and identifies the need for baseline data collection. A few dispersed families, increased access to health and education
secondary schools in urban areas have computer labs and resources and created the opportunity for rural islanders to
computer-related courses. The use of computers in these conduct business and commerce with urban areas such as
schools seems to be guided more by far-sighted Honiara. The low cost to the end user of the system makes
administrators rather than an informed strategy for use and it more accessible to the average villager than radio
development of technology in education. Only three schools telephones, which are more commonly used in remote
Pacific islands. Research and evaluation conducted on the
Pacific Island Countries
usefulness and sustainability of these remote e-mail stations geared towards those who want to learn practical computer-
show a steady growth in usage and revenue.3 Studies show skills and are open to people without previous computer
an increasing demand and adoption by the rural islanders experience. Classes include Introduction to Basic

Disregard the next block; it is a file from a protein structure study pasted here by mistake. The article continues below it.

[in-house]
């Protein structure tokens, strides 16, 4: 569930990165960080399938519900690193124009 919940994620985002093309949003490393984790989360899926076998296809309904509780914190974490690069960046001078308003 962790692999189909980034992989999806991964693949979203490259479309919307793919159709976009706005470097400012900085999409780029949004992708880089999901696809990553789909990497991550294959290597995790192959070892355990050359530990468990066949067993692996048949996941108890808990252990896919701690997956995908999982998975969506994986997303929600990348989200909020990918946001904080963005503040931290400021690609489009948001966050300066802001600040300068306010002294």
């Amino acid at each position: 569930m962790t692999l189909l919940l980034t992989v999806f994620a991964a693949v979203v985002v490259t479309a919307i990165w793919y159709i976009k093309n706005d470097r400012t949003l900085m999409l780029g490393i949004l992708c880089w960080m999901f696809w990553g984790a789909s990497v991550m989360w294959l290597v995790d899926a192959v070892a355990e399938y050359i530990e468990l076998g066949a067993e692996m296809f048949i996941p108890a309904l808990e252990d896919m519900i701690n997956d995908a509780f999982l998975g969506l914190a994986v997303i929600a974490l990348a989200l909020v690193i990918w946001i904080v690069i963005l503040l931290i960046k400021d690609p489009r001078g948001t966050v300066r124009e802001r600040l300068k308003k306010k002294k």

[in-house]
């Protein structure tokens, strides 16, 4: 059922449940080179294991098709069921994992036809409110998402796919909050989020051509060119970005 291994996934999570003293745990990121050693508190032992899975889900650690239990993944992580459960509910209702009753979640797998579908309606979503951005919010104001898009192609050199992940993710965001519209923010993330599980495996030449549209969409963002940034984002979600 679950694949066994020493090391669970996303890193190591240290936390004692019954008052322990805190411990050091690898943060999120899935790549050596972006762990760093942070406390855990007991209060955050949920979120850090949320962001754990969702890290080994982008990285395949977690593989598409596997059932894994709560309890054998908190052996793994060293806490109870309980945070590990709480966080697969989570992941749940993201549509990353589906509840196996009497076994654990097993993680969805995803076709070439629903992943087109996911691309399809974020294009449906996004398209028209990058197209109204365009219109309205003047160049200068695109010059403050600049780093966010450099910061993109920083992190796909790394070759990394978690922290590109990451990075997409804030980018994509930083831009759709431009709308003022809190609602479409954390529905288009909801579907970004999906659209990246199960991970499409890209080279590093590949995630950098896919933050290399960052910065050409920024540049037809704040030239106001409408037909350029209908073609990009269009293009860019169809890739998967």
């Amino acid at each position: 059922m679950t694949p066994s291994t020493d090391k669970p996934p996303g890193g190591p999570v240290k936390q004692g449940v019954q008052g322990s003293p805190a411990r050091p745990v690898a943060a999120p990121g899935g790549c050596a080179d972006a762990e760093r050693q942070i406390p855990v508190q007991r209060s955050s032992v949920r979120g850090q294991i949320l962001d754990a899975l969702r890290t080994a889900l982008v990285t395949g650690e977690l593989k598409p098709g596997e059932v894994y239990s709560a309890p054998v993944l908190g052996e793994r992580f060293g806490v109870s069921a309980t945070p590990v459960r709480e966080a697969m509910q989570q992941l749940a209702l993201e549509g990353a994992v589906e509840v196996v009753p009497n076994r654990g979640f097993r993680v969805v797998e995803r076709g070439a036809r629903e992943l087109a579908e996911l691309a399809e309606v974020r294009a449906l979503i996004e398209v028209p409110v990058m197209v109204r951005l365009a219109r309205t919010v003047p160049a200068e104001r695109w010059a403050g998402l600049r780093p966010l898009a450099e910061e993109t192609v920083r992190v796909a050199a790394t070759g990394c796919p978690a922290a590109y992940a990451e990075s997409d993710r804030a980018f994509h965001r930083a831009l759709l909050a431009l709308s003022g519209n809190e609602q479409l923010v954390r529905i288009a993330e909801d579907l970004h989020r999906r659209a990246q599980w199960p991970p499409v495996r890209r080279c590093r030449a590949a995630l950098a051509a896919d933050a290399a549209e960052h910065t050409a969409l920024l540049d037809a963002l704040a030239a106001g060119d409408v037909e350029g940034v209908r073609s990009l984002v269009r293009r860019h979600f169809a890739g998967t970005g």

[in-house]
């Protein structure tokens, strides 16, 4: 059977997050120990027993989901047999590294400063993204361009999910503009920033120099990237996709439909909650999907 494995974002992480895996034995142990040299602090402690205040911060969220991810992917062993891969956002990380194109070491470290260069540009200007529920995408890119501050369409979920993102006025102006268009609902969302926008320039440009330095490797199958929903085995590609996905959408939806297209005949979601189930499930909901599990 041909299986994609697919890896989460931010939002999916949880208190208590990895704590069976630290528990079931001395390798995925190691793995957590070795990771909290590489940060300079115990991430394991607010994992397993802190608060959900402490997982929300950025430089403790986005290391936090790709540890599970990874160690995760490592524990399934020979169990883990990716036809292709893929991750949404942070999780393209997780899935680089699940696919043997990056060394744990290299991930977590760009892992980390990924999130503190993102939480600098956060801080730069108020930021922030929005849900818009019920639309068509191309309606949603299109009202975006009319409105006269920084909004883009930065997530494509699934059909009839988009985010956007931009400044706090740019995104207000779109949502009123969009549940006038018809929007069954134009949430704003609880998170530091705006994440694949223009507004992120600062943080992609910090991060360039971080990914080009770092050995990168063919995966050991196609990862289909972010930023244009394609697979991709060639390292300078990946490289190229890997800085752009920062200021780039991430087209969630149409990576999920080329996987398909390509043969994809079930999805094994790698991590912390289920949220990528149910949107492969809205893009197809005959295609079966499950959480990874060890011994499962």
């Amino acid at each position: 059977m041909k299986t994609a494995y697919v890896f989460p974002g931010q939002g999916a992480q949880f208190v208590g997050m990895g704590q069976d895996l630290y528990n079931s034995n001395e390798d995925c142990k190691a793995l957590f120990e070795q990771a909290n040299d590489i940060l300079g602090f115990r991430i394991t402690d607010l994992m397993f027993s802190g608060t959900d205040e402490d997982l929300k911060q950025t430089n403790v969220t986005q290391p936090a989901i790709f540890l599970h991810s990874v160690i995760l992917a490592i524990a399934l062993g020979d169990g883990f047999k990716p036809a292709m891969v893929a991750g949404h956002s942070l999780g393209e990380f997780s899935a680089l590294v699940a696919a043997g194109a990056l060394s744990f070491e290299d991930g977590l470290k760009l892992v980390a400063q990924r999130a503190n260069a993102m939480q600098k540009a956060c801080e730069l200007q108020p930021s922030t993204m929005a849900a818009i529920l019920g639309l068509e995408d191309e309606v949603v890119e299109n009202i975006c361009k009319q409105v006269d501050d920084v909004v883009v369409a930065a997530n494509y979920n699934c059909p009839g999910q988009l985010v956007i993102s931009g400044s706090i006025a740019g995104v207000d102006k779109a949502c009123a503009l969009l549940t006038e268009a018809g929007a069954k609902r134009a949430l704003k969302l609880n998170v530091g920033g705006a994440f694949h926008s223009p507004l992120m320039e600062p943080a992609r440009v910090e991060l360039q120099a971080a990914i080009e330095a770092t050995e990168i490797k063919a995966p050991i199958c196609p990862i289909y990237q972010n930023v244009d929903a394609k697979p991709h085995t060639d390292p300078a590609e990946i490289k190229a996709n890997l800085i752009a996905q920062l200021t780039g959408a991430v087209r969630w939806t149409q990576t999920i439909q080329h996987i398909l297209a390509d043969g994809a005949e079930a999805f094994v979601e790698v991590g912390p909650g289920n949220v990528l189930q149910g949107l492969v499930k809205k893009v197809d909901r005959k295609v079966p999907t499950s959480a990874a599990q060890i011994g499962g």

for this type of access to ICT resources. Computing, Introduction to Microsoft Word and E-mail and
From June to October 2002, PFNet piloted a distance
learning project at one of the remote e-mail stations. The Additionally, PFNet provides training to people in the rural
Rural Development Volunteers Association (RDVA) in areas where the e-mail stations are set up. Research studies
conjunction with the USP Centre in Honiara implemented have been conducted to see how these remote stations are
the project to train a small group to use distance learning used by communities. In a random sample of those surveyed,
and to evaluate the success and scope for distance education 64 per cent said someone in their families had used the
efforts in the future. The Sasamungga Community High station and 38 per cent had used the system themselves.
School site was equipped with two laptops to conduct this Both men and women use the system, with the percentage
trial. Nineteen students were trained in using the computers breakdown being fairly balanced between genders in a
for basic productivity skills and for online communication society where women may traditionally have less access to
purposes. RDVA assisted with training and supervision at these sorts of initiatives.
the site and collected data on the project’s effectiveness.
The ICT working group, formed as a result of the February
E-mail was the primary means of communication, allowing 2003 ICT Strategy Building Workshop, has obtained